Dampening is adjusted with a control on the fluid reservoir (the cylinder in back). Increasing the dampening slows down the motion of the shock.

Elastomer Shocks use a compressible rubber-like material, with one end pushing against a cap at the top of the tube, and the other against the bottom of the fork. The sleeve moves up and down within the larger tube of the bottom of the fork as the elastomer compresses and rebounds.

An elastomer shock can be made stiffer by pre-compressing the material. When the knob at the top is turned, it screws a second sleeve down, pushing the elastomer down and increasing the tension within the shock.

This shock is "soft." The inner sleeve has been dialed all the way back, so the elastomer has no pressure on it until you hit a bump.

Here the elastomer is pushed down, so the shock is stiffer. It's already partially compressed before you hit the bump.

Many front shocks have separate units for "preload" and "dampening." On one fork, there's a spring or elastomer to absorb and rebound from the hit. On the other fork, there's a fluid or air dampening unit to control how quickly the shock "bounces."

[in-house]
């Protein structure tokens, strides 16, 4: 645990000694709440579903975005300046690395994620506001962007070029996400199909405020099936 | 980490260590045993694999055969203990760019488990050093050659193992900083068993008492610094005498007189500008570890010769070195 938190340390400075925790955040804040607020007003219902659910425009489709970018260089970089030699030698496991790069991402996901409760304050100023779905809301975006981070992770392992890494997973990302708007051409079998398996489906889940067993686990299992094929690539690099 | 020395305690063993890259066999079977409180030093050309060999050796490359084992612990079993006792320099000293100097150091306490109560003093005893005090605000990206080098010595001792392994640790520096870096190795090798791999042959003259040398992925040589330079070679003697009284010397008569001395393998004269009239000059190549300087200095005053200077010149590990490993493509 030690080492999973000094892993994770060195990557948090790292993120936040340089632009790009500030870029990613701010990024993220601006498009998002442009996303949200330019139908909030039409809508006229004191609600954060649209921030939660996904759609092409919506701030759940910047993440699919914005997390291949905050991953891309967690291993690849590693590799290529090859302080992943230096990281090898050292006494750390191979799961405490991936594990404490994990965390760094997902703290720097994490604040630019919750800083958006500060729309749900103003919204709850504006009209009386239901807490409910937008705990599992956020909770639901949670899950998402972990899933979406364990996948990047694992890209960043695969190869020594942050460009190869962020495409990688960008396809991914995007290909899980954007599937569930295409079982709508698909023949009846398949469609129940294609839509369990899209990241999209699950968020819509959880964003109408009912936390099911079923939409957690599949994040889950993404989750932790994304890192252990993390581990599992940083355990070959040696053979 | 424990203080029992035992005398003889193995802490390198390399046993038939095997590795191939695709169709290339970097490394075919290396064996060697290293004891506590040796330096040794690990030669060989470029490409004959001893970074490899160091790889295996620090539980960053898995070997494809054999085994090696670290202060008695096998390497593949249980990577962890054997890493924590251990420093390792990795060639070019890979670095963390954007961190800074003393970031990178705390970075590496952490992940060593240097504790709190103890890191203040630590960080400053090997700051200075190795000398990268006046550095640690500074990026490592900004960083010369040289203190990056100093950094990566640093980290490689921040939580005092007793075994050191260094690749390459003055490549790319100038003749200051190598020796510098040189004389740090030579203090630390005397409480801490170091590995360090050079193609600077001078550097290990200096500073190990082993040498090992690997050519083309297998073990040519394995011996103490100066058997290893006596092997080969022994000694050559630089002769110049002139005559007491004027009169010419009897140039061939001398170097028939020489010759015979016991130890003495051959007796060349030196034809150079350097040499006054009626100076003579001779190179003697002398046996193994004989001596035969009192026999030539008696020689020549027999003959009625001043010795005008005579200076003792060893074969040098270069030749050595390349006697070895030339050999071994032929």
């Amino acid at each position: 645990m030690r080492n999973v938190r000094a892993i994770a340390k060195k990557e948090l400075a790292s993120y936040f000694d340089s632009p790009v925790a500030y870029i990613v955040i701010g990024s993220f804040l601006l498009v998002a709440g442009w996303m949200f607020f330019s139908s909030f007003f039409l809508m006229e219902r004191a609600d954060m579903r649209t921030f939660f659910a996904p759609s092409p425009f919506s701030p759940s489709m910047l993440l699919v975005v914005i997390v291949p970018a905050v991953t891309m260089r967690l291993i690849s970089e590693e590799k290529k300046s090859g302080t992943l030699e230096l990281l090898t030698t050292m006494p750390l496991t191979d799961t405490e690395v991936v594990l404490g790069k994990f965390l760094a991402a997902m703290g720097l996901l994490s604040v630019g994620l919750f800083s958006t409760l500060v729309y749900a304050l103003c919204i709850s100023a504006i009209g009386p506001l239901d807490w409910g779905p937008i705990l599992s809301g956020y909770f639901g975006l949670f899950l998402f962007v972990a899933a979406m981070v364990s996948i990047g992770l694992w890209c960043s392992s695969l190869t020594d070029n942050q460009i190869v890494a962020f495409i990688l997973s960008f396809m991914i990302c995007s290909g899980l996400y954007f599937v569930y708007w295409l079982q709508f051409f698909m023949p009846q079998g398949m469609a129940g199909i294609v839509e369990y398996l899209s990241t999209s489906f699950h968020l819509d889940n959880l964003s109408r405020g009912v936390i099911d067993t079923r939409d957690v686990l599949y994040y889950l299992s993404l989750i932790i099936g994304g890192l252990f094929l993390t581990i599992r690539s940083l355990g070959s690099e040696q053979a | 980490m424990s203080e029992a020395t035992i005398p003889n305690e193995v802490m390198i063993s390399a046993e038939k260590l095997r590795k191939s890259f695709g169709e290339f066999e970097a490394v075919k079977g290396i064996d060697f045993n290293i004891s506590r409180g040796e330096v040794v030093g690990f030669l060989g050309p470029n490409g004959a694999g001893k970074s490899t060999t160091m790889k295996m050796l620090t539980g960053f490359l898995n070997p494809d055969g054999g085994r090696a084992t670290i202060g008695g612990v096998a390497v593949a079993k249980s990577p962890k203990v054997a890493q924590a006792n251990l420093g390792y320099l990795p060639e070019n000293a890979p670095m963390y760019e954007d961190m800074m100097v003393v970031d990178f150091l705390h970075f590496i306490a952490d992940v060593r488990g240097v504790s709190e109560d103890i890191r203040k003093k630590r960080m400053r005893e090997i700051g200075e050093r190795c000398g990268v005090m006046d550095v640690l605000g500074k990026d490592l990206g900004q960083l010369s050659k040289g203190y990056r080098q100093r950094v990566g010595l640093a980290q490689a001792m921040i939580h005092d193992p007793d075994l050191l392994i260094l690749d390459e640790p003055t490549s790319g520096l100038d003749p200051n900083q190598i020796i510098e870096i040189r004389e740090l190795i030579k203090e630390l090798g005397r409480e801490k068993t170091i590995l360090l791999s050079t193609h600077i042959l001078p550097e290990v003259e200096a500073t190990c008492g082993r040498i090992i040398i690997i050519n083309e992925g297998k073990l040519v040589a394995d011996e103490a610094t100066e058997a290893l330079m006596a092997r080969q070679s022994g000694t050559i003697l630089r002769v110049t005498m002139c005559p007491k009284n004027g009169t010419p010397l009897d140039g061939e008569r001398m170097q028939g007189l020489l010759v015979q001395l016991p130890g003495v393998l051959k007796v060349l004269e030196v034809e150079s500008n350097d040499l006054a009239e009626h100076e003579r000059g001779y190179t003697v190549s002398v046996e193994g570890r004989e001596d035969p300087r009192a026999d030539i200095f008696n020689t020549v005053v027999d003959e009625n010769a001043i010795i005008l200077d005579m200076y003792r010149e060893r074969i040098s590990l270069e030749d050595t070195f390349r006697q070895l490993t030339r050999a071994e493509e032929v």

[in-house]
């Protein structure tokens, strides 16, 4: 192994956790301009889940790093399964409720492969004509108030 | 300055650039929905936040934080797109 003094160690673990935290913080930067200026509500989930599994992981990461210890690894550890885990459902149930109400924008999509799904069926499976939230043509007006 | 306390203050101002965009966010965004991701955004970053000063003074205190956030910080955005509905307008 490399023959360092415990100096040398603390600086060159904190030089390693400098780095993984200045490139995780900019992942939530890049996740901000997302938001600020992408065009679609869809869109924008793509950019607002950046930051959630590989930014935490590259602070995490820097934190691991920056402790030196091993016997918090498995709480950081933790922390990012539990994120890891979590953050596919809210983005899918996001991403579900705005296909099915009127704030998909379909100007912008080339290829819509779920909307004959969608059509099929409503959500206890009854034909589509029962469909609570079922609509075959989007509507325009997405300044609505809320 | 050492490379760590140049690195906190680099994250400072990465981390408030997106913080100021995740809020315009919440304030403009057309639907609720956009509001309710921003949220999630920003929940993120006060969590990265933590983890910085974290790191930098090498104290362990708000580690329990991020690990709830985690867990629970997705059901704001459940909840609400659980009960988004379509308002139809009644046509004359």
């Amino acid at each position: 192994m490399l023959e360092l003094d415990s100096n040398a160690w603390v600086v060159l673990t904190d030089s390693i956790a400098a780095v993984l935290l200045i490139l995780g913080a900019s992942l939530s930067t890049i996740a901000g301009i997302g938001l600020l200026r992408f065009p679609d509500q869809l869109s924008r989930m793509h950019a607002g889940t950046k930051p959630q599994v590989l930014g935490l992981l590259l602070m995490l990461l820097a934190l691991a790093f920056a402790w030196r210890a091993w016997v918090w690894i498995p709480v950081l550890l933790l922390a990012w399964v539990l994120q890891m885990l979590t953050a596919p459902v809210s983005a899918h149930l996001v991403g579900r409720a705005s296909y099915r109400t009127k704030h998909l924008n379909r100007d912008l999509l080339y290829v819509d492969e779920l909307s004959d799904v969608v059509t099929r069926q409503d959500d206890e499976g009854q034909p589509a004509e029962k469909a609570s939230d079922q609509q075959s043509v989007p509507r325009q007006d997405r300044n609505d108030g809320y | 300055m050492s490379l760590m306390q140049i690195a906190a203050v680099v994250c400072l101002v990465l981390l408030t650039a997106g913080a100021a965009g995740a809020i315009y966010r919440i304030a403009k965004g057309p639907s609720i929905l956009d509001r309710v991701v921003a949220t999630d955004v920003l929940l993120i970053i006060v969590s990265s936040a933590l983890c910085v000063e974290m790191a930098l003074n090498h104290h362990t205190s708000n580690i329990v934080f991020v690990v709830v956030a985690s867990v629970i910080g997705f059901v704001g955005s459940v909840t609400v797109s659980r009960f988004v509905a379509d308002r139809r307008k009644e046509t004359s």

On these shocks, the dial on one side controls the preload (bounce or stiffness). The dial on the other side controls the speed of motion (dampening). On this shock, the left side is dampening, the right is preload.

Servicing your shock absorbers:
Check the piston, cylinder, and surrounding areas for signs of leaking shock absorber oil. If the shock is leaking, take it to your dealer. If you're unsure whether an oily spot came from the shock, clean it, then compress the shock firmly 20-30 times. Look for fresh oil.

Periodically, check the dampening by turning it up full. If you don't detect significant slowing of the rebound when you compress the shock, the shock needs service. It may be out of oil, or it may have an internal malfunction.

Clean the boot. The rubber sleeve helps keep dirt out of the shock seal. The boot has small holes to allow air to move in and out of the boot as it compresses. Although these holes aren't big enough for big drops of mud, they will suck in trail dust. Eventually, this dirt will wear out your shock.

Clean off the outside of the boot with a degreasing wash. Now pull up the boot from below. Wipe off the boot mount. Clean the inside edge of the bottom of the boot sleeve with a cotton swab.

Pull down the top attachment. If your shock design has a boot that hugs the shock shaft, pull the boot away and stick a pencil into the gap. Now flush the inside of the boot with soapy water, compressing and squishing the boot to get the dirt out. Let it dry.

Apply a thin coating of bearing grease to the shaft of the shock. If your boot has a shaft-hugging top edge (as shown), run a thin layer of bearing grease around the inside of the top of the boot. Reattach the boot.

About every 25 to 50 hours of riding (depending on how dusty, muddy, and rough), you should lube the wiper (the part that cleans the stanchion as it slides into the slider). See our page on lubing the wiper. If you need to completely overhaul the shock, see our page on shock absorber cleanout.